 explain the phenomena of propagation by using Maxwell equations to obtain propagation equations

 solve propagation equations while considering the properties of different materials


Coursework

* Tools and operators (mathematics)

* Introduction to various principles (magneto-static, electrostatic and propagation)

* Introduction to Maxwell’s equations and governing laws

* Study of electrostatics with capacitors

* Study of quasi-static magnetics with transformers

* Study of propagation with wave guides
Course Evaluation – written exam

ECTS credits 2
(PH1C3-F) Mechanics of Solid Systems (1st semester) 20 hours lecture, 12 hours class

Objectives

1st Year students will be dealing with solid system mechanics involving geometry, kinematics and statics

When modeling solid systems mechanics the 1st year student should be able to:


  • Solve a real-world problem using logical and well-thought out steps

  • Use tools to characterize mechanic actions or movements

Modeling– students will be able to:

* Identify equivalent kinematic groups of mechanisms from documents

* Using predefined links and respecting norms students will be able to construct a link graph or kinematic pattern of a mechanism

* Use a given geometric parameter to position a solid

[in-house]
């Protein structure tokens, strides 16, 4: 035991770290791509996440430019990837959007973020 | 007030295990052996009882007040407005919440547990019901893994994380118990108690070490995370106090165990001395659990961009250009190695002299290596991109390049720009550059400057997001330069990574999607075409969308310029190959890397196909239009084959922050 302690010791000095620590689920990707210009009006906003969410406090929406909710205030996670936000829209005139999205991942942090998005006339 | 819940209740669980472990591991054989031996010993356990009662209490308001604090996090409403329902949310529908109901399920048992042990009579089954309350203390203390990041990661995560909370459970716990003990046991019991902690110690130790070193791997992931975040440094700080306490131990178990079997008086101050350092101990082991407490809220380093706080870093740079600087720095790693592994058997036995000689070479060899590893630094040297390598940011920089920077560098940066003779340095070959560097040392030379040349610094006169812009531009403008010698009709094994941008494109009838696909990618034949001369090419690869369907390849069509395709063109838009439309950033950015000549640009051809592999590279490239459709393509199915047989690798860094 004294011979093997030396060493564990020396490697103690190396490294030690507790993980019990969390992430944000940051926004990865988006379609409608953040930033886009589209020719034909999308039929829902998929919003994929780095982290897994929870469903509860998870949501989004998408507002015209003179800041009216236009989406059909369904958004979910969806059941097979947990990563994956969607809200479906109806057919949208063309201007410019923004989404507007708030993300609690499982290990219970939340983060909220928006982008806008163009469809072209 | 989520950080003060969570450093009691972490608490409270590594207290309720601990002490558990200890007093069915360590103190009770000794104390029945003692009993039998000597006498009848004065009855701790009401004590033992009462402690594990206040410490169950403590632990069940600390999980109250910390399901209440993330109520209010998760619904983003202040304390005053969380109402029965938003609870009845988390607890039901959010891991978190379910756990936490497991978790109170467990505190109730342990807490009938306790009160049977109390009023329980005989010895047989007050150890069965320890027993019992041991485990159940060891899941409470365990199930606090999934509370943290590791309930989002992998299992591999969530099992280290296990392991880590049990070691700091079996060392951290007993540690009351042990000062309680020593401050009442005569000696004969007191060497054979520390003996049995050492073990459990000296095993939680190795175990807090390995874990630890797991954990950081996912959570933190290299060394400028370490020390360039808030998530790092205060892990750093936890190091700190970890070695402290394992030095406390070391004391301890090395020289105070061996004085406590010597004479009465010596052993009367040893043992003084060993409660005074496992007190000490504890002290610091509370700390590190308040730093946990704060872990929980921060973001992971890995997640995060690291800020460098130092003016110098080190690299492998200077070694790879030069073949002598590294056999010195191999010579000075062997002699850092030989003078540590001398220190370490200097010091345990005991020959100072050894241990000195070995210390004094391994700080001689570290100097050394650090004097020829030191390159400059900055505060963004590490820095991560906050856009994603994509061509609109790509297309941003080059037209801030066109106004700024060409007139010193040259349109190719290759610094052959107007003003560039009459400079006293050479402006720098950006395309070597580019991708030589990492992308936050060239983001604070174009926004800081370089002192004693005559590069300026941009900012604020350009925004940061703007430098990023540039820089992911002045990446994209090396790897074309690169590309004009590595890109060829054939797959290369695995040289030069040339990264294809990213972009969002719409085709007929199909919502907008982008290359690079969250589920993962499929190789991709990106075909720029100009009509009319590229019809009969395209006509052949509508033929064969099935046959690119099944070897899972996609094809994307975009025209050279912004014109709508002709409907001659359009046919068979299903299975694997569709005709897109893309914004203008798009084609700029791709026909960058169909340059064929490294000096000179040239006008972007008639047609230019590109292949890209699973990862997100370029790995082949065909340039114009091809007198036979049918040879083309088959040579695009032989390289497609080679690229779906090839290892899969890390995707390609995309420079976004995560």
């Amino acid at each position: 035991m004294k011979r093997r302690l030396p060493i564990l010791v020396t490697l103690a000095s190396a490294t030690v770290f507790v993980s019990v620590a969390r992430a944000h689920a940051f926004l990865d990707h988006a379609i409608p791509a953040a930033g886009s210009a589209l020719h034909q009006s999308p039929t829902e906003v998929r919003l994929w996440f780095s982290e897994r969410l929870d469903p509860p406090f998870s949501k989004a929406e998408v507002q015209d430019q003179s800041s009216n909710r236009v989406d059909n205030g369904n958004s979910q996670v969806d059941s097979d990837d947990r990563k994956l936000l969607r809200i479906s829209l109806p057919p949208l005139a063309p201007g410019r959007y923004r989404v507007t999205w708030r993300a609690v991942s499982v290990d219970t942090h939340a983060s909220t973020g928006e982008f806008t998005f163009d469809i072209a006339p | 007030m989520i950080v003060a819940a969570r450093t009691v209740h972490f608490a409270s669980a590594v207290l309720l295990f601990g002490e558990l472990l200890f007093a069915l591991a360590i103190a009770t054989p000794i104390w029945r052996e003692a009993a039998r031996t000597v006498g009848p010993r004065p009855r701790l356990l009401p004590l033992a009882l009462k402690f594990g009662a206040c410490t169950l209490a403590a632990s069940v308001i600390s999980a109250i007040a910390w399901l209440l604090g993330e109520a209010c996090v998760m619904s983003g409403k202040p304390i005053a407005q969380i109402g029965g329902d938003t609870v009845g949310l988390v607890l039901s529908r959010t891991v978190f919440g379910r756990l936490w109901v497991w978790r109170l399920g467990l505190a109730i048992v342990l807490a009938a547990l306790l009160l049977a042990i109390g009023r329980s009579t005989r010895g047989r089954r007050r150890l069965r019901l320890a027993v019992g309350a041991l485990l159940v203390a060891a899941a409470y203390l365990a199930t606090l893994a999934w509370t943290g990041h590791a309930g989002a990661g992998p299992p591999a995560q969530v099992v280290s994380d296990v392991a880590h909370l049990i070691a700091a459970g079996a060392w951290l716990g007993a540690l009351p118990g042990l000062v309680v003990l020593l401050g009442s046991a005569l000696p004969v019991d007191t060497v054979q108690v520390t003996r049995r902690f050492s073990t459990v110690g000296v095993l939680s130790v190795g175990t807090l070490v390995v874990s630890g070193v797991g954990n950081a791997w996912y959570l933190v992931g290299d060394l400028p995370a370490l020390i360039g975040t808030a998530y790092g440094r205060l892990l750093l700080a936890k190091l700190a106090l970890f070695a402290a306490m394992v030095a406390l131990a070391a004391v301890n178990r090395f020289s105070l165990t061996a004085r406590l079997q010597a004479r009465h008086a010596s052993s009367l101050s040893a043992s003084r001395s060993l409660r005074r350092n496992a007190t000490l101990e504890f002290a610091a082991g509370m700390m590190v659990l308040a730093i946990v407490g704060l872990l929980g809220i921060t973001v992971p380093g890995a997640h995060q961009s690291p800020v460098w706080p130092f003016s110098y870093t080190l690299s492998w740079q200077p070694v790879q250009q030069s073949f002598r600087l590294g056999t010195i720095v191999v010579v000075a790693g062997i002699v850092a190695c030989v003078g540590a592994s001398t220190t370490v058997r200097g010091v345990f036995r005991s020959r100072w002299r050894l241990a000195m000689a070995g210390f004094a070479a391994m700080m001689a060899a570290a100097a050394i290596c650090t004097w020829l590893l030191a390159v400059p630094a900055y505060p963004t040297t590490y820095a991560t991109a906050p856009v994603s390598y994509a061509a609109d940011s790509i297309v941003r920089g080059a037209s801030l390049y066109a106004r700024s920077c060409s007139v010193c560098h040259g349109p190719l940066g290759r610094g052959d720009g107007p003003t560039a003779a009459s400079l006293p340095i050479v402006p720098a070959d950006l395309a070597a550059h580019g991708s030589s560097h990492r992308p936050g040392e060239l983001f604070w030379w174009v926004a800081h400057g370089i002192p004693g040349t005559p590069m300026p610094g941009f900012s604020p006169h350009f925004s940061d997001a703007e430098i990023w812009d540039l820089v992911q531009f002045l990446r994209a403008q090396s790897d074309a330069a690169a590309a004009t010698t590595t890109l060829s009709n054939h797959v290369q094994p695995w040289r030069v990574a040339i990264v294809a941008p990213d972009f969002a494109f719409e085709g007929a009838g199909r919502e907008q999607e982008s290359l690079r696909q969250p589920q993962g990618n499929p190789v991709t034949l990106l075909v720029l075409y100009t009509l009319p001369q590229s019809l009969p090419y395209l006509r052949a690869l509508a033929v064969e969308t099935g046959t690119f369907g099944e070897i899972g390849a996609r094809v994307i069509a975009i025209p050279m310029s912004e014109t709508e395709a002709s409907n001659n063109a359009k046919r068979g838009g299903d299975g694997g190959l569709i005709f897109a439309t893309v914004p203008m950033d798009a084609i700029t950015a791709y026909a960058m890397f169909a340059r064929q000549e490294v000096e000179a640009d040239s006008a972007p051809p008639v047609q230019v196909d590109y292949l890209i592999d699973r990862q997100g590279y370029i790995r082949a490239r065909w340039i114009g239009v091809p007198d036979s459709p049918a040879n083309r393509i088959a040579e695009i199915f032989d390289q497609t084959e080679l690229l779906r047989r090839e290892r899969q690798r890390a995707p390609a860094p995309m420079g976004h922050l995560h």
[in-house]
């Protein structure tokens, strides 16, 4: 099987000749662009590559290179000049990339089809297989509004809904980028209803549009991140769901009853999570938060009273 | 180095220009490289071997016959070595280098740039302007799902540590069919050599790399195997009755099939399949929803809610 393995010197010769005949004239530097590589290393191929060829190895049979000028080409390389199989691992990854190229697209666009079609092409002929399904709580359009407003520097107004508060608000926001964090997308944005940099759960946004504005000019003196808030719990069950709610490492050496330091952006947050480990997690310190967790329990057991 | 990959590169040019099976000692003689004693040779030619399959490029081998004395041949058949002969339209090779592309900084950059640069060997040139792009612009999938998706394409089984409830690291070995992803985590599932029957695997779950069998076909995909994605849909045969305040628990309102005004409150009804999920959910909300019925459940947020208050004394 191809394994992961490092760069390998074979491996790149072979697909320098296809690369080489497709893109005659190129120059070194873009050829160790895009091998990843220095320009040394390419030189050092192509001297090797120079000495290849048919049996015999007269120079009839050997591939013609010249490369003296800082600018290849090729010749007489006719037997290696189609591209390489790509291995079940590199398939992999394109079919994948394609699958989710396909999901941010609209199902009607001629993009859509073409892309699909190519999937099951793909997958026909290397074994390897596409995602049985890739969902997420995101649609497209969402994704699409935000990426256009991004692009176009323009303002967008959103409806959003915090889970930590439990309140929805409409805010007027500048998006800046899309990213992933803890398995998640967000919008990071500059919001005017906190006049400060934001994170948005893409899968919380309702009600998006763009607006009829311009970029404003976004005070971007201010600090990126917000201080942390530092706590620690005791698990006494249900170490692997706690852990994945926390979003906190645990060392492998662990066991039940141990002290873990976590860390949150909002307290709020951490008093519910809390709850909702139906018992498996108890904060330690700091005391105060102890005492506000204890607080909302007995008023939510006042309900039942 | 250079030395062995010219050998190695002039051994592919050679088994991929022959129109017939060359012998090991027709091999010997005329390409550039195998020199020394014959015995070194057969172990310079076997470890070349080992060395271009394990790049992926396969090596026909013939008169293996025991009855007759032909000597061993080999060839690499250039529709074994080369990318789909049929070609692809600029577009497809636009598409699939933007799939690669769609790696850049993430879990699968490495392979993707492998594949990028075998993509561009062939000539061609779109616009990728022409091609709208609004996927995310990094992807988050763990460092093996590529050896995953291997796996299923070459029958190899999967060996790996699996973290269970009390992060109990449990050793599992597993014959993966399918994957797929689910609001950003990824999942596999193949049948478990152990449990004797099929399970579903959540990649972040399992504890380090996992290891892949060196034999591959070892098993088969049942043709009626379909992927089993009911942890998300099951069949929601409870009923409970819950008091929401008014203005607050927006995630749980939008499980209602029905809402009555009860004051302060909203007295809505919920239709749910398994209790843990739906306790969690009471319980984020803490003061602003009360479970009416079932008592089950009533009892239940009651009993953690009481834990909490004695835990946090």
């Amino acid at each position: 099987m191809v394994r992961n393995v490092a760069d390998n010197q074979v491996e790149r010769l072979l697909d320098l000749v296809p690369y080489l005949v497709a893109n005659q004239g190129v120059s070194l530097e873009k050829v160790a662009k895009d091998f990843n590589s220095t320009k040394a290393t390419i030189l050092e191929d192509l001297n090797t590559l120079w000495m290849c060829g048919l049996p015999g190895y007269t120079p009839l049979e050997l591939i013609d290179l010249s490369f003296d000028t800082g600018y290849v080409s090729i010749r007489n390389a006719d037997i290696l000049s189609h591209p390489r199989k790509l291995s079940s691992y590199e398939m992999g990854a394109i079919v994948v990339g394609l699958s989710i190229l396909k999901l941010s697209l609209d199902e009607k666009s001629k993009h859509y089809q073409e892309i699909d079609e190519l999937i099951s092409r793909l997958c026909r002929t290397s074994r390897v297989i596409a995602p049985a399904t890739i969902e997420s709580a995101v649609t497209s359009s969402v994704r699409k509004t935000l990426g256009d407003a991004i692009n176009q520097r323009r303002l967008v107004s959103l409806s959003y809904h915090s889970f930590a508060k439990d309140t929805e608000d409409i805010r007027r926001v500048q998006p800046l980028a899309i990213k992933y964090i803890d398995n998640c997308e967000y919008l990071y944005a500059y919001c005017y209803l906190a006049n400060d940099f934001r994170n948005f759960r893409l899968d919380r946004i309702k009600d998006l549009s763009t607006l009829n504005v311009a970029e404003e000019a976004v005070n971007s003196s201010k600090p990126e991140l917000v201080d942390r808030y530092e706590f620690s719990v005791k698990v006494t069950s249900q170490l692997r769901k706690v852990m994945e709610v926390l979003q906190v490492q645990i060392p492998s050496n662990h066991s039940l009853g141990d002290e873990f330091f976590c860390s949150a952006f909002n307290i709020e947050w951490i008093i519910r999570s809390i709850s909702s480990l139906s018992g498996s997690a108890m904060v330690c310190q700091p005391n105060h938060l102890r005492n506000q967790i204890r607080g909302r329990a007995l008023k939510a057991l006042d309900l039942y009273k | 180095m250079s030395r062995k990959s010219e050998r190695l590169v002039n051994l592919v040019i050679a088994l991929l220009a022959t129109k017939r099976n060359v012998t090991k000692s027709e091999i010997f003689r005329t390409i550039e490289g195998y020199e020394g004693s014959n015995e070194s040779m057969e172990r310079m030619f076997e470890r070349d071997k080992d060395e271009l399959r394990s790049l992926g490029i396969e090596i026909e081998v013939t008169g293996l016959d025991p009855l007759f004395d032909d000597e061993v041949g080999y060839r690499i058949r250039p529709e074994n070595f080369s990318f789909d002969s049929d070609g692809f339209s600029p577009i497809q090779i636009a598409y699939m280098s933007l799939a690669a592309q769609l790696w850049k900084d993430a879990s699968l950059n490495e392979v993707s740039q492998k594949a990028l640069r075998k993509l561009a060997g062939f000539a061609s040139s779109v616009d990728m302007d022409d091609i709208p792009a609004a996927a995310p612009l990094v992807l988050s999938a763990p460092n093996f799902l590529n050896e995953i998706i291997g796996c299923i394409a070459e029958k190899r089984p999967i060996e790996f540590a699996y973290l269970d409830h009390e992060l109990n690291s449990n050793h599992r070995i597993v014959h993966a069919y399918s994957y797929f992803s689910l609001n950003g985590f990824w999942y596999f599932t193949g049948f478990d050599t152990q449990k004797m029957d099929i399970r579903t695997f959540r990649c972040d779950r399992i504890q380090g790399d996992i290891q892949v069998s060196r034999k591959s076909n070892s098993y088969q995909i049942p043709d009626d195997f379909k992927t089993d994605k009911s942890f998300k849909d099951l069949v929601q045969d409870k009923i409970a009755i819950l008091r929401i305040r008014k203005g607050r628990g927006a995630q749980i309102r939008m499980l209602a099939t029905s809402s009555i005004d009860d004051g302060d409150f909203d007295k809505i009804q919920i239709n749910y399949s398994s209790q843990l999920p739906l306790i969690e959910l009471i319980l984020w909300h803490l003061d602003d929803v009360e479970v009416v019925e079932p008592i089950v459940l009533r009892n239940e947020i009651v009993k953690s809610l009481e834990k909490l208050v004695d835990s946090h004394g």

Complementary modeling skills:

* Interpret the nature of surfaces in contact and identify the normalized associated linkage and its characteristics

* Propose a geometric parameter to find the relative or absolute position of a solid

* Establish a geometric association in the case of a simple link-chain
Kinematics – students will be able to:

* Calculate the vector rotation of a solid in movement in relation to another point

* Calculate the vector speed of a point of a solid in movement in relation to another point

* Associate a normalized link with a kinematic torsion

* Calculate the kinematic torsion of a solid in movement in relation to another point

* Know and recognize simple movements (rectilinear, circular, rotational kinematics, movement on a plane)

* Show non-slippage between two solids and deduce the kinematic link

Complementary skills regarding kinematics:

* Break down complex kinematic movements

* Solving kinematic problems with a methodology incorporating graphs


Statics – students will be able to:

* Calculate from a given force the mechanical action torsor

* Identify and render mechanical actions (equations of force and couple)

* Use Couloumb’s law to study friction

* Apply theorems to solve static electricity problems

Complementary skills regarding statics:



* Select the theorem(s) necessary to solve a given problem

* Solve a static electricity problem using graphing methods


Vector calculation and Screw Theory – students will be able to:

* Master vector calculus (scalar product, vector product, vector derivatives)

* Calculating changes in reduction point, central axis, sum and equality in screw theory, screw theory invariants)
Coursework

Kinematics & Kinematic modelling



  • Vector derivatives, vectors of rotational speed, moving solid speed, calculating speed, acceleration, contact kinematics